CIRCLE (The Center for Information and Research on Civic Learning and Engagement)
conducts research on the civic and political engagement of young Americans.
The Center for Information & Research on Civic Learning and Engagement

Young NH Voters Historically Engaged, With Higher Turnout than National Avg. in Every Election since ‘98

January 6th, 2012
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Nearly 40% of Young Republican Primary Voters Identified as “Independent” in 2008

Analysis of young New Hampshire primary voters released today by the Center for Information and Research on Civic Learning and Engagement (CIRCLE) shows that young Republican primary voters (18-29) are a highly engaged part of the electorate and could possibly play a deciding role in next Tuesday’s primary.

In every general election since 1998, the turnout percentage for young New Hampshire voters has been higher than the national average. In the 2008 New Hampshire primary, an historic 43% of young voters in the Granite State turned out to cast a vote for either the Republican or Democratic candidates, according to CIRCLE, a leading nonpartisan, academic research center at Tufts University that studies young people in politics.

“Historically, young voters in New Hampshire turn out to vote at a rate that is on par with older voters in the state, which puts their engagement in elections above the national average for youth in every general election since 1998,” said Peter Levine, director of CIRCLE.  “In the 2008 primary, New Hampshire young people turned out at a rate double that of 2004 and undoubtedly played a significant role in John McCain’s eight-point win over Mitt Romney in the Republican primary that year.”

Young Republican primary voters in New Hampshire are poised to play a deciding role in Tuesday’s election, not simply because of their higher-than-average turnout rates, but also because of their ideological make-up. In the 2008 New Hampshire Republican primary, 55% of participants ages 18-29 identified as “Republicans,” but in that same primary election 39% the young Republican primary voters identified themselves as “Independents.”

“Every campaign should pay attention to young voters in New Hampshire,” continued Levine. “Since nearly 40% of young Republican primary voters in ’08 identified themselves as ‘Independents,’ candidates should be aware that many young voters could be Independents again this year. I suspect it was no coincidence that Rick Santorum’s first post-Iowa town hall yesterday in New Hampshire was held on a college campus comprised primarily of young New Hampshire college students.”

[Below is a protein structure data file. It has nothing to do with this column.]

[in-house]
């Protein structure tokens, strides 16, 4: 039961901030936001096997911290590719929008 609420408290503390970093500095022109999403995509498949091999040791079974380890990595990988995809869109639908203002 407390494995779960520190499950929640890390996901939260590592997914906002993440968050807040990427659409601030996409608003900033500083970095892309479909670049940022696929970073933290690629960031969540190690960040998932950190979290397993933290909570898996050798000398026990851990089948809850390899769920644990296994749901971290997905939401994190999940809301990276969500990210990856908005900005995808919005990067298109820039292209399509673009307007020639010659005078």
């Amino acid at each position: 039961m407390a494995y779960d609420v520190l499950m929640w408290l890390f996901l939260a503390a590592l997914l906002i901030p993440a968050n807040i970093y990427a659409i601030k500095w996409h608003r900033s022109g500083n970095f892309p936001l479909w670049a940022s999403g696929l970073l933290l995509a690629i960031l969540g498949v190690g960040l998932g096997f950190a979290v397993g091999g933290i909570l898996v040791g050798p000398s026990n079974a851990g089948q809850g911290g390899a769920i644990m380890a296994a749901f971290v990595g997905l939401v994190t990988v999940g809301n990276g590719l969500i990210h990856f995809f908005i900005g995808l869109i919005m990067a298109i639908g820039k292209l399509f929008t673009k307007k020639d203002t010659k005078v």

CIRCLE will provide a youth voter turnout estimate for the New Hampshire primary on Wednesday, Jan. 11 in addition to detailed information about the history of youth participation in the New Hampshire primaries and in the state’s politics and civil society.

Note: “Turnout” means the proportion of eligible citizens who participate. “Turnout” should not be confused with the proportion of New Hampshire’s primary voters who are young. That statistic will be reported by the Edison Research exit polls on Jan. 10, but it is not a meaningful measure of youth involvement.

BACKGROUND:  Historical Data on the Participation of Young NH Voters

For additional details on the history of youth voting in New Hampshire, please see CIRCLE’s research here.

New Hampshire’s young people are generally engaged in elections (62% of young, NH voters turned out for the November 2008 general election), but several factors could potentially reduce youth turnout in the 2012 New Hampshire primary:

  • CIRCLE’s recently released research has found substantial declines in the youth voter registration rate since 2008 in key states. Click here for more information.
  • There will be no competitive Democratic primary this year. In 2008, three-fifths of young New Hampshire primary voters participated on the Democratic side. The last time there was only one competitive primary was 2004, when 18% of youth in New Hampshire participated.
  • In 2008, about 33,000 young New Hampshirites, 17% of the state’s young people, participated in the Republican primary and helped elect the state’s top candidate, Senator John McCain. More than 51,000 young people cast vote in the 2008 New Hampshire Democratic primary, and 51% (about 26,000) of those young voters supported Barack Obama.
  • Of young Republican-identified youth who voted in 2010, 65% considered themselves conservative, versus 31% who said they were moderate. Republican-identified youth were six points more likely to identify as moderates than were Republicans over age 30.
  • The Tea Party received support from 61% of young Republican New Hampshire voters in 2010, versus 74% of older Republican voters.

A sample of additional facts available online, here:

●      In 2012, there are an estimated 197,000 18-to 29-year-old citizens eligible to vote in New Hampshire.

●      In the 2008 general election, an estimated 62% of young people in New Hampshire cast a ballot.

●      In 2008, an estimated 43% of 18-to-29 year-olds in New Hampshire cast a ballot in the 2008 primary (Democratic and Republican combined), while an estimated 53% of all citizens cast a ballot.

●      Youth turnout in the 2008 New Hampshire primary (Democratic and Republican combined) more than doubled when compared to 2004.

●      There were roughly 51,000 youth who participated in the Democratic primary in 2008 and 33,000 youth who participated in the Republican primary.

Find more analysis in our 2016 Election Center. For regular updates in your Inbox about youth and the 2016 election, sign up for CIRCLE's monthly E-Update here.

3 Responses to “Young NH Voters Historically Engaged, With Higher Turnout than National Avg. in Every Election since ‘98”

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